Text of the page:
เรียกร้องรัฐบาลไทยให้ทบทวนกรณีของทวีศักดิ์ หลงจิซึ่งถูกประหารในวันที่ 18 มิถุนายน 2561 โดยทันที เพื่อวินิจฉัยว่าได้เกิดความผิดพลาดด้านกระบวนการยุติธรรมขึ้นหรือไม่ และถ้ามี ให้มีการขอโทษต่อครอบครัวของทวีศักดิ์โดยทันที

เรียกร้องคณะกรรมการสิทธิมนุษยชนแห่งชาติและรัฐบาลไทย ให้สอบสวนโดยทันทีต่อการปฏิบัติหน้าที่ของตำรวจโดยพ.ต.ท.ประเสริฐ สงแสงและทีมงานที่ทำคดีการสังหารดนุเดช สุขมาก เมื่อเดือนกรกฎาคม 2555 เนื่องจากส่งผลให้เกิดการประหารชีวิตทวีศักดิ์ หลงจิ

เรียกร้องรัฐบาลไทยให้ดำเนินการลงโทษเจ้าหน้าที่ตำรวจและเจ้าหน้าที่ผู้บังคับใช้กฎหมายคนอื่นที่เกี่ยวข้องกับการสอบสวนคดีอาญา ซึ่งไม่สามารถปฏิบัติหน้าที่ในการสืบสวนสอบสวนอย่างเป็นมืออาชีพ เต็มความสามารถ และไม่ปลอดจากการทุจริต ซึ่งส่งผลให้เกิดความผิดพลาดด้านกระบวนการยุติธรรม


Wednesday, July 04, 2018

Most Recent Statistics on Death Penalty in Thailand

Total prison population 349,804 (M 303,717 F 46,087)

Condemned to death 517 (M 415 F 102)
- on drug charges 296 (M 201 F 95)
- on other charges 221 (M 214 F 7)

It is noteworthy that the majority of women are condemned to death for the opportunistic crime of drug dealing, very few for crimes of violence

Monday, June 18, 2018

Thailand ends Moratorium

Today, 18th June, 26 year old Teerasak Longji was executed in Thailand by lethal injection, ending a nine year moratorium which next year would have earned Thailand de facto abolitionist status. Announcement of the execution by the Department of Corrections referred to the savagery of the murder which led to the death sentence, carried out with a knife stabbing that inflicted 24 stab wounds. The ascribed motive was robbery of a mobile phone and money.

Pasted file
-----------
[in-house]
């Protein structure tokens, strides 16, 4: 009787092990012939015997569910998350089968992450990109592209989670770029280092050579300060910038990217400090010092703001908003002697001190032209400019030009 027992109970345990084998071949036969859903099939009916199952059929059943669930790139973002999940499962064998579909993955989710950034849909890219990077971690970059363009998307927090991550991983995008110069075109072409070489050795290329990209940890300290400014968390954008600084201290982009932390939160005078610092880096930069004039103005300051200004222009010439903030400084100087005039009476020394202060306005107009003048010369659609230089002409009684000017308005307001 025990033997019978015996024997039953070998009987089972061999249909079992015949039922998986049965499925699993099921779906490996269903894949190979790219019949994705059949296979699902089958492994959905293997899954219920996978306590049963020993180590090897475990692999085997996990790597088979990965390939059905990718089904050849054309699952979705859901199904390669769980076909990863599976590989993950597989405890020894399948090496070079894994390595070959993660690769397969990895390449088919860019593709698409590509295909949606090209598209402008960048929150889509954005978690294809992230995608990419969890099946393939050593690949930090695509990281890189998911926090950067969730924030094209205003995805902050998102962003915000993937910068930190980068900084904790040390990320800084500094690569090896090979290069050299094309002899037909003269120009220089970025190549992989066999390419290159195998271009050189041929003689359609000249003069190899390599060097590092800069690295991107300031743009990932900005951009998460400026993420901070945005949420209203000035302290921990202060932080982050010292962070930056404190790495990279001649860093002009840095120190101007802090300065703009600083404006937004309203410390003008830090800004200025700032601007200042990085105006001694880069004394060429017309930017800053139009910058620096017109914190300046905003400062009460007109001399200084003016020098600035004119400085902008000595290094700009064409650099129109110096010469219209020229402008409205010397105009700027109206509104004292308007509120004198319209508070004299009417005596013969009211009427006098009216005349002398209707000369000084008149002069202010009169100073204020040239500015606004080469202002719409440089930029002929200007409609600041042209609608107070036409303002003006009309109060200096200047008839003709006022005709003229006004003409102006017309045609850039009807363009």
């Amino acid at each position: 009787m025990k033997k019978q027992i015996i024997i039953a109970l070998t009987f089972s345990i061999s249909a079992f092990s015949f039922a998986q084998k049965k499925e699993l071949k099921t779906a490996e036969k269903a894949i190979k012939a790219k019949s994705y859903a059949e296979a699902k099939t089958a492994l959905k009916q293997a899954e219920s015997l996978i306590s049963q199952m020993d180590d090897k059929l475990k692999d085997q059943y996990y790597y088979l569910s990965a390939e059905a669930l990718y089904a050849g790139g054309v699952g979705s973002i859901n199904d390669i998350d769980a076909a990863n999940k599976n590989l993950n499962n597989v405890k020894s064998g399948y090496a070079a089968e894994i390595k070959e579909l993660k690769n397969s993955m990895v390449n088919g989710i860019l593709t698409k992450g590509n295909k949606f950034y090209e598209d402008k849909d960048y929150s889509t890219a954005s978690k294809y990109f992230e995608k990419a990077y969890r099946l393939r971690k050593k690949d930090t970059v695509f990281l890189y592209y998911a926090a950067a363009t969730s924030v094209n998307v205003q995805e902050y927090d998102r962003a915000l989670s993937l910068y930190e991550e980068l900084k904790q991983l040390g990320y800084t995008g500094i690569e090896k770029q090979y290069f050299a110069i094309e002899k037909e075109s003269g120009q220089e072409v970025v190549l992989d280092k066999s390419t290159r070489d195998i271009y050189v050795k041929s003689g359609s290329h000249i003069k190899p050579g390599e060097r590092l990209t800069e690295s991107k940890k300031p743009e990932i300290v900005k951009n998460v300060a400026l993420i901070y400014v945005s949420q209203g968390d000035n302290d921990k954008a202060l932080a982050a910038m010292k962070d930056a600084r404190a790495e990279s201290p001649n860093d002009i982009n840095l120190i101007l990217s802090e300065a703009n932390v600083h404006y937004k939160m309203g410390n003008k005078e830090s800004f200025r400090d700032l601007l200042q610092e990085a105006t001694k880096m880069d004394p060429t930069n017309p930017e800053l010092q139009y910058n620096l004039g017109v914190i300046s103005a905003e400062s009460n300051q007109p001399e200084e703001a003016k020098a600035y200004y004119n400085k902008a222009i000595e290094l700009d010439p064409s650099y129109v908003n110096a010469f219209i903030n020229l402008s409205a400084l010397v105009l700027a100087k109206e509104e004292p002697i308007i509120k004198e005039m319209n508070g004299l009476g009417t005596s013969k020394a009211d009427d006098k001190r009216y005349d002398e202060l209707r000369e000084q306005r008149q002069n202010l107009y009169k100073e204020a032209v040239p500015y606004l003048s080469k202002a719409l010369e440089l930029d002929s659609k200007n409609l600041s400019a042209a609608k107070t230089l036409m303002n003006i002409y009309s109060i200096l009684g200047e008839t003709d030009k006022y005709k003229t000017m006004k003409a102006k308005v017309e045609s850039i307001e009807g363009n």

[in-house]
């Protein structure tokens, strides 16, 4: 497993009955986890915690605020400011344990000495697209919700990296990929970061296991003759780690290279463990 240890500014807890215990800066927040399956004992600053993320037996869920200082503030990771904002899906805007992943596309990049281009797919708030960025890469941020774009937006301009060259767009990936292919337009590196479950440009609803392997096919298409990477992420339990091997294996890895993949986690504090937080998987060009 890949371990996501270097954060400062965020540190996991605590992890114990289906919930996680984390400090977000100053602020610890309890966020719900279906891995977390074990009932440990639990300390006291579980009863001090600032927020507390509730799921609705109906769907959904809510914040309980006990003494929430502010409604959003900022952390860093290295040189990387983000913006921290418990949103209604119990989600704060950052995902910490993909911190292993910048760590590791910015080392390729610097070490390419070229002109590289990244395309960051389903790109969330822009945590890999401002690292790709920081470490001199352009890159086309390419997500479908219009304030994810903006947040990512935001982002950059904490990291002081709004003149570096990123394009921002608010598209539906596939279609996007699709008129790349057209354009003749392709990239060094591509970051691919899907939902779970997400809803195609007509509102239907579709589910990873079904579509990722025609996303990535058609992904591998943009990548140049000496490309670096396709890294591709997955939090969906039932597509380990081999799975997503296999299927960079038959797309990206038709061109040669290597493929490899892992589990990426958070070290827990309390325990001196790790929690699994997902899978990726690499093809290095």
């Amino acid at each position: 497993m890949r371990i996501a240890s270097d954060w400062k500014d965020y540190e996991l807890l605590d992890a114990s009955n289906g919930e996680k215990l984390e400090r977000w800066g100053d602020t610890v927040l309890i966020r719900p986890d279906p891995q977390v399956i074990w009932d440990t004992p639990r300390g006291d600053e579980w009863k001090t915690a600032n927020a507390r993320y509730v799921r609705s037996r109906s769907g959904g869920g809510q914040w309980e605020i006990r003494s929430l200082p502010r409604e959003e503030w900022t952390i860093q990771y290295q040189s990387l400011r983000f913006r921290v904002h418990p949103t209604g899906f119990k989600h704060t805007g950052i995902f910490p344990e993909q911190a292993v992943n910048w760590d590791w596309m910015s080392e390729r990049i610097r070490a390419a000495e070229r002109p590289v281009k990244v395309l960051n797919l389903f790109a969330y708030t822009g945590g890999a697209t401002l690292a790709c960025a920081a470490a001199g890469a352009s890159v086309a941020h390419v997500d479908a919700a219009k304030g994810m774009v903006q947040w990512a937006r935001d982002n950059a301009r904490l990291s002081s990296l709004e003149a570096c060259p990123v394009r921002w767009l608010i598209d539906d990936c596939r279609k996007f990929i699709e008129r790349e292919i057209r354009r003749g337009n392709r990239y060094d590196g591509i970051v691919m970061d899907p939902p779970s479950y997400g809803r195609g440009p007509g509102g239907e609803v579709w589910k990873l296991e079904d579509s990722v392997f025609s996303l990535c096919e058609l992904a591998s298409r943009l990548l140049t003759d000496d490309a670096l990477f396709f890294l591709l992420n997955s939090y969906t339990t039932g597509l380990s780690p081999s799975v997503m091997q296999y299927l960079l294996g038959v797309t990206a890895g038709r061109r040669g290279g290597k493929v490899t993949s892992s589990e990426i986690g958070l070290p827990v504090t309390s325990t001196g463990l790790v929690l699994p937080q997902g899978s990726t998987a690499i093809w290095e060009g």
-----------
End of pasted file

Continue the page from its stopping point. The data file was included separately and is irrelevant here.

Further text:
The Ministry said that the Court of First Instance, the Appeal Court, and the Supreme Court had each handed down the death penalty. Longji claimed his innocence at the three court proceedings. It is an anomaly of Thai justice that those who plead guilty and express regret generally receive a reduction of sentence,resulting in a sentence of life imprisonment rather than execution. Those who protest innocence throughout, as is the right of all accused, which would include those who are indeed innocent, face sentence of death. Such practice may induce the innocent to plead guilty.
The execution goes against statements of government policy that the moratorium intended abolition, and conflicts with an acceptance of the arguments for abolition expressed in several discussion meetings of the Ministry. The execution appears to have been hurried at short notice, as happened in the previous execution in 2009,later referred to by a government politician as a 'mistake'. A reference in the announcement to the execution policies of the US and China as a justification for today's execution is cynical. The execution is a severe set-back for progress to abolition in the South-East Asian region where counties are happy to justify their own actions by the example of others.
deathpenaltythailand deeply regrets reporting this execution after an intermission of nine years.